This document describes a process for aligning the rear axles of a Pinewood Derby car. The axles may be either cambered or level. It also detects the presence of differential rear wheel frictions.
The process originated as an accurate method for aligning cambered rear axles, for which published methods were problemmatic. While working with the process, it became apparent that the process was equally effective for level axles. Moreover, it was easier to use than the shim alignment process that I introduced in my book, "Learn to Build a Winner," since its sensitivity did not require that the axles be exactly level. Consequently, it allowed direction adjustment by a wider variety of techniques, including twisting slightly bent axles, a historic method preferred by many.
The process is directly applicable to three wheel (4th wheel lifted) cars that guide using the center rail. With some thought the process can be adapted to "4-wheelers" (temporarily remove the 4th wheel) and to "straight runners" (temporarily replace the axle for the dominant front wheel with a slightly bent axle.)
The following procedure causes each rear wheel's contribution to direction to be most prominent in the observed test results. It is done by shifting the load temporarily from one axle to the other by adding a small cantilevered weight. A preliminary experiment showed that a rear wheel dominates directional control if it carries substantially more weight than the other rear wheel. (A 1/2 ounce difference is usually sufficient.) The document shows alternatives for constructing a temporary cantilevered weight harness and how to use them in aligning the rear wheels.
Here is a short video showing alignment of a sample race car. Viewing it may help the reader understand the following text.
While following this procedure, you may uncover a source of "differential friction" in the rear axles. Differential friction can cause the racer to steer in directions other than that attempted by the front wheels. The process partially isolates a specific rear axle as the source. If such sources are found, correct that defect before trying to complete the alignment.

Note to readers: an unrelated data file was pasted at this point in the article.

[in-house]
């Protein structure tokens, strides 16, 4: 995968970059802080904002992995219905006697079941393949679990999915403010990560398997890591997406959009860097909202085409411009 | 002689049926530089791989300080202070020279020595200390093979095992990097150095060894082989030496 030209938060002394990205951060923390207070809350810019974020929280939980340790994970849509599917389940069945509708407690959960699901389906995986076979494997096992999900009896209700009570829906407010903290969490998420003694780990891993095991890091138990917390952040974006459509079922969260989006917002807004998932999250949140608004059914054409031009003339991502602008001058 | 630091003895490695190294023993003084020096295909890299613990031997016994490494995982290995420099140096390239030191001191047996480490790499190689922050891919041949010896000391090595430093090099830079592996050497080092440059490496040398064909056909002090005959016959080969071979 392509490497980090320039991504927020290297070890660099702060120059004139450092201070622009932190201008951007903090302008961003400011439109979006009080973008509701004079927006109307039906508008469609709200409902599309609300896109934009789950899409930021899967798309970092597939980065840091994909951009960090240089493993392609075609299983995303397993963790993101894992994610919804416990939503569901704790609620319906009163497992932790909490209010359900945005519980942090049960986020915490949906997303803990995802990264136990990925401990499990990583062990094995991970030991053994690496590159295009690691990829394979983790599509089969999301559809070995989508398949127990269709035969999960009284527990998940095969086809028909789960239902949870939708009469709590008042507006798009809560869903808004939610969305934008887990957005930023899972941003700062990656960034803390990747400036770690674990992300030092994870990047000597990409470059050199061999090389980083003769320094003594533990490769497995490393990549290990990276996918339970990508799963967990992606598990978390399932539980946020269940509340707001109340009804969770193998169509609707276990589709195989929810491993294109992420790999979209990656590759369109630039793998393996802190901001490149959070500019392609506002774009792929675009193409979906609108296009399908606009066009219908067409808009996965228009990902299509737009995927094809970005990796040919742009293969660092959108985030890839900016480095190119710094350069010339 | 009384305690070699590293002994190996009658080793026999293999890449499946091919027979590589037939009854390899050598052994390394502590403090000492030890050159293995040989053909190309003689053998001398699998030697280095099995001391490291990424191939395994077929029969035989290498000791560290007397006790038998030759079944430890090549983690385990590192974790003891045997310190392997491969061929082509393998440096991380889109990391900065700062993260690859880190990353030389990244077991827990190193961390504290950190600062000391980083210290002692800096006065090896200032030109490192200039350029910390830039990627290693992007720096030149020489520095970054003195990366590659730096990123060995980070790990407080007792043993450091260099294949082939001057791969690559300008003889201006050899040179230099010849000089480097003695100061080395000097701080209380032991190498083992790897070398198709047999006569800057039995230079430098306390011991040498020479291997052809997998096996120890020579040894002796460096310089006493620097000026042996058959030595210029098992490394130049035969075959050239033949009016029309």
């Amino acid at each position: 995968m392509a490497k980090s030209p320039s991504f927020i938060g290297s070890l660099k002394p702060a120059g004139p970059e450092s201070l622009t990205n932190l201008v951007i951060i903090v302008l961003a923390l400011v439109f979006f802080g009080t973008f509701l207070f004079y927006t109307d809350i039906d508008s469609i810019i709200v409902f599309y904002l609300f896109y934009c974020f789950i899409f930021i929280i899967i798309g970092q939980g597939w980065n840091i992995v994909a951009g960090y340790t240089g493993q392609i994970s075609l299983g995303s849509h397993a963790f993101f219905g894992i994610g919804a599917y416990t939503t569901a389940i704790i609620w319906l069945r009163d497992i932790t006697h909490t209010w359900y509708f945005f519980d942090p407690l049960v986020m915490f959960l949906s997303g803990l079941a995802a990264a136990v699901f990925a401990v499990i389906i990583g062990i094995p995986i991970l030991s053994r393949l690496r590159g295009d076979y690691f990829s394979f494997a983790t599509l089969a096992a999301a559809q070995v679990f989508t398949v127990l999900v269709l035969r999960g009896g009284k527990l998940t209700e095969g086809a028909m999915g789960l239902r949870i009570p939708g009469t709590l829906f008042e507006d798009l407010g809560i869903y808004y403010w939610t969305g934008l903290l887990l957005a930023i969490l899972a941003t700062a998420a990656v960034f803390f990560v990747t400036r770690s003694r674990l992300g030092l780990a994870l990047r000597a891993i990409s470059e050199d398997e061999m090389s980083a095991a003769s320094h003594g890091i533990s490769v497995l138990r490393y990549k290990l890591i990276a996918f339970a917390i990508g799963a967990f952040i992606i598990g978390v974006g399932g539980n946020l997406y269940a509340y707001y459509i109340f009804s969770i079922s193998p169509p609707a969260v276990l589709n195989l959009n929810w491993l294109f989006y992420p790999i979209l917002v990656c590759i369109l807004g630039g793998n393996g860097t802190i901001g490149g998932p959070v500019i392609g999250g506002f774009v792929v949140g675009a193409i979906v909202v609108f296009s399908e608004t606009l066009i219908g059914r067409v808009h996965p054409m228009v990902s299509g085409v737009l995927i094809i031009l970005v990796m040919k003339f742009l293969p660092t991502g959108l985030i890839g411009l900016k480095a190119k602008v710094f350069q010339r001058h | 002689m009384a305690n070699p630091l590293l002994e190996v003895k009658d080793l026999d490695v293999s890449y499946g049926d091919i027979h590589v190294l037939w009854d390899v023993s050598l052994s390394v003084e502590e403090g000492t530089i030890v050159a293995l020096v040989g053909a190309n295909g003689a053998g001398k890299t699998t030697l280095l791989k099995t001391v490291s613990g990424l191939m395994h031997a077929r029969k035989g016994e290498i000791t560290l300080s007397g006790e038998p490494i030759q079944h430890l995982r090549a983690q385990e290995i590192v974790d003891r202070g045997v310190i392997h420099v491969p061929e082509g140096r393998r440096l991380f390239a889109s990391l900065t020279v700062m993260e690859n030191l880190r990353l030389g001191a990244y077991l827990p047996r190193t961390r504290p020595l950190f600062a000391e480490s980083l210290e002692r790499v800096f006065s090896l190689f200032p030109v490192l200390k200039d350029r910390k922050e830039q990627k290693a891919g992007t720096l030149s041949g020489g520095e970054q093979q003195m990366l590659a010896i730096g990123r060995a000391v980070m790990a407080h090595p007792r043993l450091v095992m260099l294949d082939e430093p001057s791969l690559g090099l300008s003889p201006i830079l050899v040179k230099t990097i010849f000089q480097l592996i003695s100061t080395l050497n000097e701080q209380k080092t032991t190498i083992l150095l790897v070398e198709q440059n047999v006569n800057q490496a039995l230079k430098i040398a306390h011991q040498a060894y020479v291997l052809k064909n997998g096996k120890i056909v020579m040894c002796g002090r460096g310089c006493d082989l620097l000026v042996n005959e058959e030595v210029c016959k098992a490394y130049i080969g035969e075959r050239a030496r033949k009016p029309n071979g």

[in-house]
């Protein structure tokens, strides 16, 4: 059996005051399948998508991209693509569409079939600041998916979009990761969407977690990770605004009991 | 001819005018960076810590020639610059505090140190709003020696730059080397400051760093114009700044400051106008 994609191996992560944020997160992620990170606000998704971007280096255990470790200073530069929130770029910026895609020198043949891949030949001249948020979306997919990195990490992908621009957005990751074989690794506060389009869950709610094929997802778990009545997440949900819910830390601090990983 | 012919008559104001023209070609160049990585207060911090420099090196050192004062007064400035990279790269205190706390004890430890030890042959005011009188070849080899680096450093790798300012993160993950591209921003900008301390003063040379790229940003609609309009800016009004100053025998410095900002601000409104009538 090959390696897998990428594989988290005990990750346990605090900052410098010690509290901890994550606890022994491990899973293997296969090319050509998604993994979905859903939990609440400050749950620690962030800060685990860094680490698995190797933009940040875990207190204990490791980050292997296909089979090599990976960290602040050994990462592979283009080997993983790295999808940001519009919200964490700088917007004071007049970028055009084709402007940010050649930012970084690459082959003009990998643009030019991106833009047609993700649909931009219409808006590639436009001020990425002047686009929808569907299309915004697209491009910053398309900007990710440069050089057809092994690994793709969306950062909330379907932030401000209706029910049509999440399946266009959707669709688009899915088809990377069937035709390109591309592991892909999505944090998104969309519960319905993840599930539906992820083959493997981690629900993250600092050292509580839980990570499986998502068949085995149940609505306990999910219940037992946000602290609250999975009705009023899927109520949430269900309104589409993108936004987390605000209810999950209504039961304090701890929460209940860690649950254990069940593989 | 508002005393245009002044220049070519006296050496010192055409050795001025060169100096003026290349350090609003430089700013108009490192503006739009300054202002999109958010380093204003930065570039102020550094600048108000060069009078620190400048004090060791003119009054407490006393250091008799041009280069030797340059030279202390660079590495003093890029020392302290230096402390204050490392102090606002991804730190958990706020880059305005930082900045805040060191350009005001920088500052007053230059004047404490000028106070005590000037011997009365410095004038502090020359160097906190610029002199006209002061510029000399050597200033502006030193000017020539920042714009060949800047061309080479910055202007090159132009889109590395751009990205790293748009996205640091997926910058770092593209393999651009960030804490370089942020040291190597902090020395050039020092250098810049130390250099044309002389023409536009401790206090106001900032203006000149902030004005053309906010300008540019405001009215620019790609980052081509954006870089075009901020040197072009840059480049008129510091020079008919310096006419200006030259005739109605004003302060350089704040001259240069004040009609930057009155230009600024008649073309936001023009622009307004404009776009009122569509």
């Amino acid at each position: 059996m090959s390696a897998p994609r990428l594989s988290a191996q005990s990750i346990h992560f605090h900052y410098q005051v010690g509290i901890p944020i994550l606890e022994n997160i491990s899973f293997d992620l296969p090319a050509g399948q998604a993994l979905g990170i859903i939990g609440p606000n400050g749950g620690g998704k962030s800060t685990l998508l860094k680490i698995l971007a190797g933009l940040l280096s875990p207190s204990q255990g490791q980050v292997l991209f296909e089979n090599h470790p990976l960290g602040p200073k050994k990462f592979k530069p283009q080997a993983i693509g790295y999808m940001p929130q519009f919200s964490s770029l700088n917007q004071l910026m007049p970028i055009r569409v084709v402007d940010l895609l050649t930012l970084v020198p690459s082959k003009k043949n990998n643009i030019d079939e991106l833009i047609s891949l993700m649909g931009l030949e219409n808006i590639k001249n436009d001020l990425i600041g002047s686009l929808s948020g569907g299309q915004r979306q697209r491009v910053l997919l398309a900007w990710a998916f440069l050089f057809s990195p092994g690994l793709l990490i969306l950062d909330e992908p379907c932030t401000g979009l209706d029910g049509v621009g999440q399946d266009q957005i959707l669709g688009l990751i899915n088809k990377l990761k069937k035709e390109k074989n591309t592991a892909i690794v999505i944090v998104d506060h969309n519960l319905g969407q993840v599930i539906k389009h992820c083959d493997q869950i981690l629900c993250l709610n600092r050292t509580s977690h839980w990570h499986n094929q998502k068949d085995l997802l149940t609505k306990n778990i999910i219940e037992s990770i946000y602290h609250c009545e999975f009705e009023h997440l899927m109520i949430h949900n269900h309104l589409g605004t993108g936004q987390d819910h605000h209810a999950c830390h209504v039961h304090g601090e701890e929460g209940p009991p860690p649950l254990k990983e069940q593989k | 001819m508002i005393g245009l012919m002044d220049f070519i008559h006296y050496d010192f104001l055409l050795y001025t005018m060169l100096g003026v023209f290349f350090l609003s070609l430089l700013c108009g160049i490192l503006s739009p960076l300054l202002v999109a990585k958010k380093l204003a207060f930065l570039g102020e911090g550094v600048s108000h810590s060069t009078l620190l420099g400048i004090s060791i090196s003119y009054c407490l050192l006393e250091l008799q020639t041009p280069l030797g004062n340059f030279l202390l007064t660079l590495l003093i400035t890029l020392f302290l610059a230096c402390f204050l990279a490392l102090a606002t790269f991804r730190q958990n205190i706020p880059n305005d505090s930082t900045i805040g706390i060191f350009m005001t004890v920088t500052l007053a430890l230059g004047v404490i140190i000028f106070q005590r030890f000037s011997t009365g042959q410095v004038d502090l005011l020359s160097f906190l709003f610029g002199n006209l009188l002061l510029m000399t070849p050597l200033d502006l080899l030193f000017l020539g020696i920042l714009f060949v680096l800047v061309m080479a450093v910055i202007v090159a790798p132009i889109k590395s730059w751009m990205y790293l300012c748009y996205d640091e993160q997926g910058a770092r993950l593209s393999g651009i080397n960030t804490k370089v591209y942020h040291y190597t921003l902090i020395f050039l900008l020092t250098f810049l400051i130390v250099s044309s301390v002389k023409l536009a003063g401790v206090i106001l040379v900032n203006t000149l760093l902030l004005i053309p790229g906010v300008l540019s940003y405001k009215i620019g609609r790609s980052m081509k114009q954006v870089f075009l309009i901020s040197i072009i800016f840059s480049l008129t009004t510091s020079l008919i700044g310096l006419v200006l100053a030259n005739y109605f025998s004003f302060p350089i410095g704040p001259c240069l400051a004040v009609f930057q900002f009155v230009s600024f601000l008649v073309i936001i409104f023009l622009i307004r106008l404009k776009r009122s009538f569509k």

Rough align rear wheels for parallel to body. This is most reliably done by holding the car bottom side up, allowing the wheel bores to lie on the axles and checking for equal distance from the side of the car body to the edges of the tread, both fore and aft of the axle. Adjust as needed. This setting does not need to be exact, but the better it is set, the fewer issues will be encountered and the more quickly the alignment will be complete.
Set the Left Front Wheel for gentle toe in. Roll the car on the alignment board a few times and watch that the Left Front Wheel stays against the rail. If not, increase the toe-in.
Attach the Left Rear Wheel Bias Weight to the car and adjust it so that the Left Rear Wheel weighs about twice as much as the Right Rear Wheel, while keeping the Left Front Wheel weight about the same. (see this page for important adjustment information)
Attach the Right Rear Wheel Bias Weight to the car and adjust it so that the Right Rear Wheel weighs about twice as much as the Left Rear Wheel, while keeping the Left Front Wheel weight about the same. (see this page for important adjustment information)
(Note that the better the rough alignment of the rear wheel, the less bias weight is needed. If problems are found in the fine alignment, then a bias of three times may be needed.)
Alternate between the Right Rear Wheel Adjustment and Left Rear Wheel Adjustment until two consecutive trials require no adjustment to rear wheel toe.
Here is a short video, with annotation, showing an alignment. The film clip running time is 3 minutes 24 seconds. It starts with DFW toed in (normal) and rear axles badly misaligned. It ends with the rear axles aligned properly to run the dominant side rear wheel 1/16" off the rail, the other side rear wheel running the same direction, and the drift at 2" in 2'.
This section attempts to tell whether the net or composite coefficients of friction of the rear wheels differ from each other. The idea of "net" or "composite coefficient of friction" is that this coefficient reflects the result of the various causes of friction. It does not reflect the effect of different amounts of weight carried by each wheel (that cancels out of the low speed turning moments equations) nor does it include misalignment (that has already been corrected by the procedure above!)
This test does not tell the cause of the higher coefficient of friction, just that it is higher than on the other wheel. Since you did so well on the other wheel, you can probably improve this one! The good part is that "alignment" has been eliminated as a possible cause!)
If the differences are large enough to be worrisome, then correction will require disassembly of the car and alteration of some parts. And that means that after reassembly, the car needs to be aligned again.
Update: 7/14/2013 - Addition of Example videos.
Update: 2/2/2011 - Major rewrite to PHP form.
Update: 3/24/2010 - Add Unequal loss section.
Update: 3/10/2010 - Add instruction to Step 5.
Update: 3/6/2010 - Improve introduction, retitle.
Update: 3/1/2010 - Improve introduction and trailer.
Update: 2/28/2010 - Rewrite with experiments "proposed".
Update: 2/18/2010 - Rewrite with cantilevered weight and experiments.
Original page created: 3/9/2009
Copyright 2009, 2010, 2011 © by Stan Pope. All rights reserved.
Scouting organizations may print, duplicate and distribute copies of this document provided that this copyright notice remains intact and no fee, direct or indirect, is charged for the copies.